John Borland

The exodus from mainland to the cayes began earlier today, with dozens of private vessels heading out to San Pedro, Caye Caulker and other secluded locations.  While Belizeans take to water this Easter weekend, it is important to remember the primary rules of boating safety.  Commander John Borland of the Belize National Coast Guard outlines a few basic measures that should be put in place prior to leaving harbor.  Apart from coastguard personnel maintaining a presence at popular island and coastal destinations, the public is also being advised to exercise safety.

Rear Admiral John Borland, Commander, BNCG

“The coastguard is doubling or probably tripling its capacity as it applies to maritime safety and, like you said, water safety, particularly in dealing with recreational boating safety and the population being in the water.  So we tend to double up our presence in the areas that are highly populated, for example, in San Pedro, Caye Caulker, Placencia, I think up north.  If they’re having a regatta we have to be there in great presence and force.  What we do is to have vessels on standby to conduct search and rescue but also to be there as a presence, to have that officer presence, you know, to advise people on safe practices.  To have divers, divers have become very critical.  We’ve done a lot of recovery operations recently and it seems that every time we have an increase in recreational boating we come up with accidents that we have to do search and rescue and recovery operations.  But for the public on a whole, we have to be wise and we have to exercise some prudent measures when we go out on the water.  If you’re going out on a boat, ensure that you have the necessary safety equipment like a life jacket, you know those are critical.  The best swimmers are the ones who drown because they don’t have life jackets and so life jackets are essential, especially for children.  Make sure your engines are working, you have sufficient fuel, you have a means of communication to have someone come to your aid either by phone or by channel sixteen radio.  You can call your families, your families will contact the coastguard, give us a position, a location where the distress is at, the nature of the distress, are you broken down, is somebody in the water and we will respond.  I think we have all the areas that have the potential for things to go wrong covered with coastguard presence and in those that we cannot have a coastguard presence, like we’re a thirty minute response away.”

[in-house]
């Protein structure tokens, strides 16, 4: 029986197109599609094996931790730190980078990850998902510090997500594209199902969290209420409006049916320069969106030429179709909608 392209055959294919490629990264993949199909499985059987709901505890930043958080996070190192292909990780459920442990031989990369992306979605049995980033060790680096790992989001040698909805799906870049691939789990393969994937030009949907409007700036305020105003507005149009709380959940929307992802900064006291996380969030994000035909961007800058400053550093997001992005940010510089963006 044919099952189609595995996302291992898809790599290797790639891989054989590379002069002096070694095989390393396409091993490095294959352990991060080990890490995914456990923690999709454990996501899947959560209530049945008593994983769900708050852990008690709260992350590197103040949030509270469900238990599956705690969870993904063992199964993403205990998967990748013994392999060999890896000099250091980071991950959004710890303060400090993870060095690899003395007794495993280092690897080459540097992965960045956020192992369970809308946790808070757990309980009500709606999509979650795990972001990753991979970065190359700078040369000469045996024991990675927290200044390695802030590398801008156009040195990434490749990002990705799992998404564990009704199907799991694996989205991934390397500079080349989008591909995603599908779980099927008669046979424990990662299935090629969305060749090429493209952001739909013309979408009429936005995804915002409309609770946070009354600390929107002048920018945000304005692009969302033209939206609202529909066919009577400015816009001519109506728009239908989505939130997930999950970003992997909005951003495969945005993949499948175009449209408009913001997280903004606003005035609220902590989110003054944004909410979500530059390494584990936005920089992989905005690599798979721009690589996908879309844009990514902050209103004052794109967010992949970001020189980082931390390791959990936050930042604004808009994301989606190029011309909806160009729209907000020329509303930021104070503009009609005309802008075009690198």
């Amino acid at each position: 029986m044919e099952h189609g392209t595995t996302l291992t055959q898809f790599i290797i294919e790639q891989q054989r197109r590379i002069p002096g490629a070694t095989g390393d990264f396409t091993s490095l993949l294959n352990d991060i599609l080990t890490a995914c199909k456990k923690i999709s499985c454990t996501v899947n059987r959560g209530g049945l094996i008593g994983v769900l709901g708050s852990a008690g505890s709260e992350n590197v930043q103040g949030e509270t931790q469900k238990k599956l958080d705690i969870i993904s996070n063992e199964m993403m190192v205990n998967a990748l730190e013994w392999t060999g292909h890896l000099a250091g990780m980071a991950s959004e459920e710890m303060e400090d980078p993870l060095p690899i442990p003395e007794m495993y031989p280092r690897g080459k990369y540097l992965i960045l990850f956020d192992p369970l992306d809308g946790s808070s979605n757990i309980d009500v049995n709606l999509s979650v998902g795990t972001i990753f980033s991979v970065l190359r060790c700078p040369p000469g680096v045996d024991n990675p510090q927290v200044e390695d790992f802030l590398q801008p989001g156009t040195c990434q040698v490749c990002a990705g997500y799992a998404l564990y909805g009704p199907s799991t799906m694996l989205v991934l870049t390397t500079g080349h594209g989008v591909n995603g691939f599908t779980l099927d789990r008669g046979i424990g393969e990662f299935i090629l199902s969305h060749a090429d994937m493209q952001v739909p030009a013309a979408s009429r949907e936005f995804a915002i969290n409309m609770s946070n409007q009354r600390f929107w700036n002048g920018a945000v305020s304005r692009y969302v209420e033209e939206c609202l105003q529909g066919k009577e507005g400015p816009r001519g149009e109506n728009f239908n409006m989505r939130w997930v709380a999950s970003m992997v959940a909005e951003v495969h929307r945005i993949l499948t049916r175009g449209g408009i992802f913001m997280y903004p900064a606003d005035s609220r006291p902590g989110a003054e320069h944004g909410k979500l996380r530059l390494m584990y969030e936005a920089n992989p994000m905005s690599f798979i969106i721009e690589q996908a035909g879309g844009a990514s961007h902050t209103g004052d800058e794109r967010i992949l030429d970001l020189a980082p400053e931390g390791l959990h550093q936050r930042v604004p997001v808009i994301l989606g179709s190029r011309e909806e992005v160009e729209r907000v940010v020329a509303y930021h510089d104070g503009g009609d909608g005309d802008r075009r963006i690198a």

Channel 5